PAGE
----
Daniel Arsham, whose work is a dialogue between our recent past and a far-flung fictional future, does not need to adapt to our present reality. On the contrary, he seems purpose-built for a world where the clean lines that determine what art is, where it can occur and who has access to it, are blurring and dissolving. His primary concern is—and always has been—his audience. His approach to finding his audience represents a model for how to thrive in the new normal.
Arsham at work on a piece centered on one of his longest standing subjects, the moon.
An installation of ping pong ball clouds in the studio’s main hall.
It’s a safe bet that most of Arsham’s admirers have never seen his work in person. While he’s exhibited in Miami, Cincinnati, Hong Kong, Paris and most recently New York, and co-designed the interiors of some of Los Angeles and New York’s most trafficked retail spaces, it’s still more likely that his quarter million social media followers have only seen his work through his Instagram or Snapchat, on the accounts of his celebrity friends, in one of his short films, or on the cover of Usher Raymond’s new album Hard II Love.
This is, in a sense, by design. Arsham has always sought an audience beyond the traditional art world, which he says can “sometimes can be quite insular and intimidating to certain audiences.” He is a ray of light in search of prisms that will diffuse his vision to the widest audiences possible. It’s an approach whose resultant impact can dwarf the truth of its small footprint. Case in point: His recent exhibition at the Galerie Perrotin in New York was his first solo exhibition in his adopted home city. The overarching reaction? Genuine surprise.
One such prism that Arsham uses is his multidisciplinary practice. He constantly evolves and innovates, sliding from fine art to film to performance to collaboration to commercial projects. “For me, all audiences are important, and I think one of the things that I have tried to do in my work in terms of spreading out the areas in which I work is to reach different audiences,” he says. In turn, he hopes his efforts have a kind of unifying effect, noting that “in some ways, the kind of broad nature of my work encourages people to think about dance or architecture or painting and sculpture all in the same way. That they’re all accessible to them.”
Another is social media. The particular interplay between his work and that medium could launch a thousand art school papers. For instance, his work depicts the excavation of iconic remnants from the era when man worshiped consumer goods; an era arguably ended by the current one where man instead worships the very social media tools he used to record the creation of said work. Despite its ability to elevate any artist’s presence, he largely avoided social media until June 2012 when he began using Instagram. “Instagram sort of fit into my everyday practice. And I think that one of the things that I like about it is it allows audiences who wouldn’t otherwise find my work to see it.” He recounts discovering he had a huge following in Mexico he would have been oblivious to without it.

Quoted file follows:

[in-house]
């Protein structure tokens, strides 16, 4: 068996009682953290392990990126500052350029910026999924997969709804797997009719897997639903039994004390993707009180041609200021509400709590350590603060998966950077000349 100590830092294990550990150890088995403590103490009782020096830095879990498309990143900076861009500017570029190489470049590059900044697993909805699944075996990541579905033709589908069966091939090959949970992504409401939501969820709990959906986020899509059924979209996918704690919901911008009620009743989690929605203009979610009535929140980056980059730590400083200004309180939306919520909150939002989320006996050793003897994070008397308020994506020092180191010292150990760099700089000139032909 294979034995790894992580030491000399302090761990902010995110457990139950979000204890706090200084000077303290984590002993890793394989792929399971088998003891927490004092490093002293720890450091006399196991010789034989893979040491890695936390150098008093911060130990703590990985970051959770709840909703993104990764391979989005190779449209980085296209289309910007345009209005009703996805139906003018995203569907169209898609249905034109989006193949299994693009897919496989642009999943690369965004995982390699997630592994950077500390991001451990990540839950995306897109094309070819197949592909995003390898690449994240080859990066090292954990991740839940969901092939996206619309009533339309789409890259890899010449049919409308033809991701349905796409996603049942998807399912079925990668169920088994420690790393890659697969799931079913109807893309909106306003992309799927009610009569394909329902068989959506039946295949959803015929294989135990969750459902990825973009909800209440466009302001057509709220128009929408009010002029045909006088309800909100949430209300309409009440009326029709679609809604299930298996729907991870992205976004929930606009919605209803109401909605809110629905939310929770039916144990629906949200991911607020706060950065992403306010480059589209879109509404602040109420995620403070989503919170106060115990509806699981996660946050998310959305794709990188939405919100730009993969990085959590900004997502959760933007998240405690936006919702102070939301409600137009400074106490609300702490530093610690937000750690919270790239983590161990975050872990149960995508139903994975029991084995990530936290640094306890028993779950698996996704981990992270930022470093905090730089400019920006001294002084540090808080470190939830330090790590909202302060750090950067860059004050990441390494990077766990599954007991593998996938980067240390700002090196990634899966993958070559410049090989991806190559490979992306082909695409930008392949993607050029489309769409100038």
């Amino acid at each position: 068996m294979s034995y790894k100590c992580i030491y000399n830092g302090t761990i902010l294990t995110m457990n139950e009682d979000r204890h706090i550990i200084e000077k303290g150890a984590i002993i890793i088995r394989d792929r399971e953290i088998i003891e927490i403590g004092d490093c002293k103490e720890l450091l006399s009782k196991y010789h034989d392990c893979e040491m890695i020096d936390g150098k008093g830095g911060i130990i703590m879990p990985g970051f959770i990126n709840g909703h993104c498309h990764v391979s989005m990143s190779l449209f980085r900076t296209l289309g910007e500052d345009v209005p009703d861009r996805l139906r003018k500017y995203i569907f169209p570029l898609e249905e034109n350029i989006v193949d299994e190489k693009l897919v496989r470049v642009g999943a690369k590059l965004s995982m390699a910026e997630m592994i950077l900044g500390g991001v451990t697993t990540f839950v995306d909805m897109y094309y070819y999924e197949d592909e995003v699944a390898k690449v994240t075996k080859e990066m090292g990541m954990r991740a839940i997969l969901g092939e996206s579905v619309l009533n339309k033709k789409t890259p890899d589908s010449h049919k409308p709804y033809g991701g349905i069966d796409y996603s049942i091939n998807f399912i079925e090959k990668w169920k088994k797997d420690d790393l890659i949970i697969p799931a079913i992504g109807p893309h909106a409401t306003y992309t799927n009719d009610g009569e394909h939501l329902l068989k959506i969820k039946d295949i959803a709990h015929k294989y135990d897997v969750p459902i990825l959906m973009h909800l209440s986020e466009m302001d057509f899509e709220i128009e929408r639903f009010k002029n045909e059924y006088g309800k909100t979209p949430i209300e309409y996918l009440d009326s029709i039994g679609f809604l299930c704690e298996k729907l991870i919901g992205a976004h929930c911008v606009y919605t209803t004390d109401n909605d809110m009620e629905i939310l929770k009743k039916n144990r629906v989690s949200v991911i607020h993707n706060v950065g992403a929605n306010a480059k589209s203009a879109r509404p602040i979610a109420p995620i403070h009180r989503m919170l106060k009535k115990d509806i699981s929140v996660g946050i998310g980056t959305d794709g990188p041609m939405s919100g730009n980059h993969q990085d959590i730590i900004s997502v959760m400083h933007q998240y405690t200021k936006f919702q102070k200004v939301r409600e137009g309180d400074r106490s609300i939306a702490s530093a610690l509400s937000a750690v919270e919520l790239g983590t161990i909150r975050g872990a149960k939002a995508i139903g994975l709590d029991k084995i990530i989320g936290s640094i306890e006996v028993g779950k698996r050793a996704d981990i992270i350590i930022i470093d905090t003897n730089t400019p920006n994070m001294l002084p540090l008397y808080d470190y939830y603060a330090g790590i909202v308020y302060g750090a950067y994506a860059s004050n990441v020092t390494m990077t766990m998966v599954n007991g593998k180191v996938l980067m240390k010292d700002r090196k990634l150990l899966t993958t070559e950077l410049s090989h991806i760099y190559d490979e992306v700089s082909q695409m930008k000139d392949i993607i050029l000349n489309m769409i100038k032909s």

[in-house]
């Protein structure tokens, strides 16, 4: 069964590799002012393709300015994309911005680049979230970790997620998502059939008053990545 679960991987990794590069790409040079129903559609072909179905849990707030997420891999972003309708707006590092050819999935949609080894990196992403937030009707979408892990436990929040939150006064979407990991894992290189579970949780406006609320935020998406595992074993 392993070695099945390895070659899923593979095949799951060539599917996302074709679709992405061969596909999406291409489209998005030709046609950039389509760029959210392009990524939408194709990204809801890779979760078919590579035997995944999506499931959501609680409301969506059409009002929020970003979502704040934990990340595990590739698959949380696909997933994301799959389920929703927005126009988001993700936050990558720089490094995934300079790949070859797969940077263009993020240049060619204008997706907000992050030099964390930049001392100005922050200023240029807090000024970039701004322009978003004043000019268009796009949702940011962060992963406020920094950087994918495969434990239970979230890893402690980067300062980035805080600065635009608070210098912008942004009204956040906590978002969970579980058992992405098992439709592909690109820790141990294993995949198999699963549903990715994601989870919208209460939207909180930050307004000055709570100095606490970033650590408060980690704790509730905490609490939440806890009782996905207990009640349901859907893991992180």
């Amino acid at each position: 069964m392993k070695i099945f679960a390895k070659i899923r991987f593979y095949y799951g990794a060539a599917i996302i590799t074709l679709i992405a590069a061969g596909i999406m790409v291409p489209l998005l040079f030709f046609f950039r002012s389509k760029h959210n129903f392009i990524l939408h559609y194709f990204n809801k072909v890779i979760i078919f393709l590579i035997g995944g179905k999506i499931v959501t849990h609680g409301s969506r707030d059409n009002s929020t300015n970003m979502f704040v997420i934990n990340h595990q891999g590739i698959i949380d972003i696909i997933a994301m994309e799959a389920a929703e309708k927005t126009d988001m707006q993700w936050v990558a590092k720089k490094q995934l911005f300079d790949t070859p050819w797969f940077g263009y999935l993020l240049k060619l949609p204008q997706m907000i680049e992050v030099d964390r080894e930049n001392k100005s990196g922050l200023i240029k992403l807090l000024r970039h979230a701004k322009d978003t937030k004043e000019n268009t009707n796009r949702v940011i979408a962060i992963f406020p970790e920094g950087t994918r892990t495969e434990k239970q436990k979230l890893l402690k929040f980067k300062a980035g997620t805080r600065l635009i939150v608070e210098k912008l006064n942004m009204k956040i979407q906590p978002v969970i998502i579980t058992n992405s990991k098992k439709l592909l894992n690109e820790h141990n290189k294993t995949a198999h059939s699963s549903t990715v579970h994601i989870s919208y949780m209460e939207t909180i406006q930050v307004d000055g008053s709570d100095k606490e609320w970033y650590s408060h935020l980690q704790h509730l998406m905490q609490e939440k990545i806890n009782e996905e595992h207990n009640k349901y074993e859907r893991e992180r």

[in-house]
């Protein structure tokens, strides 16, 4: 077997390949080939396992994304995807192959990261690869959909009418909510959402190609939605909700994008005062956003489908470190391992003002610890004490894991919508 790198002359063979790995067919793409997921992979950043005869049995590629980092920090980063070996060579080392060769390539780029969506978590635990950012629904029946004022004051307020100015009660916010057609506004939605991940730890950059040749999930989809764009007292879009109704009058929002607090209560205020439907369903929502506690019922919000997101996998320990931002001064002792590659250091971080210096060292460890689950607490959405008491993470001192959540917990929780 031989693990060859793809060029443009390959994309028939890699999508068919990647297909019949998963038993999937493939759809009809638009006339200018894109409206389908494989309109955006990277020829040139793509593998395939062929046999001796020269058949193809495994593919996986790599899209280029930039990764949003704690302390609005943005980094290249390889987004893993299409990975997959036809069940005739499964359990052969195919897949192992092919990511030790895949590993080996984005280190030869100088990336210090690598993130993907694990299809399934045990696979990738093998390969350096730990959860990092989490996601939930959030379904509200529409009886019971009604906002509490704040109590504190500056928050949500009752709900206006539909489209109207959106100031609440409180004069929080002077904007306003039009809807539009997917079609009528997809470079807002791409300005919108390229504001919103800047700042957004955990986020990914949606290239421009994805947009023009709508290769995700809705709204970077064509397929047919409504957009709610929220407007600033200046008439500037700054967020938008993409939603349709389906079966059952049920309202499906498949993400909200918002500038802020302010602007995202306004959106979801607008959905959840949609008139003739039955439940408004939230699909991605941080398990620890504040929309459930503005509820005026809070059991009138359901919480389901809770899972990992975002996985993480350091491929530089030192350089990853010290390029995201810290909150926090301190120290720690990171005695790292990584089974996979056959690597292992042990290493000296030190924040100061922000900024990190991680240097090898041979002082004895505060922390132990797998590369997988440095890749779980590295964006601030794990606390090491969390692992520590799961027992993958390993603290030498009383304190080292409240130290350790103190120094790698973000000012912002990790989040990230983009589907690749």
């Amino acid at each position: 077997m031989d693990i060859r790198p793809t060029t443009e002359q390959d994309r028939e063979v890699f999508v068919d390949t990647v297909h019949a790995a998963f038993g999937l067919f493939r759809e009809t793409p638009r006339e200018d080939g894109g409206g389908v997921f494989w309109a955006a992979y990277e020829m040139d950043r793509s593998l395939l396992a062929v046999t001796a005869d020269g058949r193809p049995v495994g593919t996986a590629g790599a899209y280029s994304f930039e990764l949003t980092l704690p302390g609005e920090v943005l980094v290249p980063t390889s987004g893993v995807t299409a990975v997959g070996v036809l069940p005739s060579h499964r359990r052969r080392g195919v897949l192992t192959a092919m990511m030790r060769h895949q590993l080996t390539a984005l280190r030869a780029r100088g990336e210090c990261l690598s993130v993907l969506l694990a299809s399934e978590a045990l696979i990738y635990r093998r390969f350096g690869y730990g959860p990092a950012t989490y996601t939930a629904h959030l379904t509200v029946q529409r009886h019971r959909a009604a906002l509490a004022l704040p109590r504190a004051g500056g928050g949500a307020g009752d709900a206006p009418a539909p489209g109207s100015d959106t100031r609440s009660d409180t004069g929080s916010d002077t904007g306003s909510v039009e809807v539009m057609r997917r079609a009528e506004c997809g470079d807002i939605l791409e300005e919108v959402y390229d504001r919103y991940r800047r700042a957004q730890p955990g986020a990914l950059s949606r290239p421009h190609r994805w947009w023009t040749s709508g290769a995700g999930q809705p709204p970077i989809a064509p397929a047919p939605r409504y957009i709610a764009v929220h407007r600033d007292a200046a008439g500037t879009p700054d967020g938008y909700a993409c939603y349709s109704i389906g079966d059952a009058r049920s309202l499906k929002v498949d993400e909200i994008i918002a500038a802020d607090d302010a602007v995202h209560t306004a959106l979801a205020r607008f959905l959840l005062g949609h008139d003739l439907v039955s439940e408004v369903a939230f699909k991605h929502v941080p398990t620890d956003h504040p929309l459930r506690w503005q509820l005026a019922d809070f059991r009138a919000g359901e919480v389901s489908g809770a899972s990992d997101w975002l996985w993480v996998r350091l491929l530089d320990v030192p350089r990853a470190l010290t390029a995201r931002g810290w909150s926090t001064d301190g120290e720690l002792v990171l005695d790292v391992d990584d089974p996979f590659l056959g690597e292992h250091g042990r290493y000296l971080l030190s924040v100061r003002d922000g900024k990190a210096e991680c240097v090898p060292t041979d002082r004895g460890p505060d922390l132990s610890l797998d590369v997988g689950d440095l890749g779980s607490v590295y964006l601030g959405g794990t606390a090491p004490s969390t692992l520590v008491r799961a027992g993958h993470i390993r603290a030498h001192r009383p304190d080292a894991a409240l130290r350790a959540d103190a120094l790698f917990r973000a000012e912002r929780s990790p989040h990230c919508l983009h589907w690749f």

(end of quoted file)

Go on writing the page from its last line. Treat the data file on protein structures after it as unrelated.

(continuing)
Of course, social media’s omnipresence was not a prerequisite for Daniel Arsham’s existence. Multidisciplinary practice and art that interrogates pop culture are obviously not new concepts. “You know, I think that I would have [always worked this way]. I started working in this way before social media existed,” he argues plainly. Indeed, his contemporary artistic identity existed whole cloth before social media’s ascendance, when he first began experimenting and collaborating across disciplines after being plucked from relative obscurity by Merce Cunningham in 2004. His fated trip to Easter Island in 2010 catalyzed his fascination with a faux archaeology focused on commercial iconography, two years before he first posted to Instagram.
He deliberately uses Instagram to deepen his audience’s relationship and understanding of his work; he offers his sculptural projects, often cast in uncommon materials like volcanic ash or crystal, as an illustrative example. “I think that the choice of materials for those works—the kind of material quality—is in some ways as important as how they look for their meaning,” he says. “Knowing that the thing is made of volcanic ash physically gives this kind of material truth to it, and teasing that out through images posted on social media I think broadens that experience for people.”
It’s also given him a space to show a critical and personal part of his creative process—his photography. Arsham’s creative first love after receiving a camera from his grandfather at 12, photography was (until his adoption of Instagram) the one medium he worked in regularly but had never shown publicly.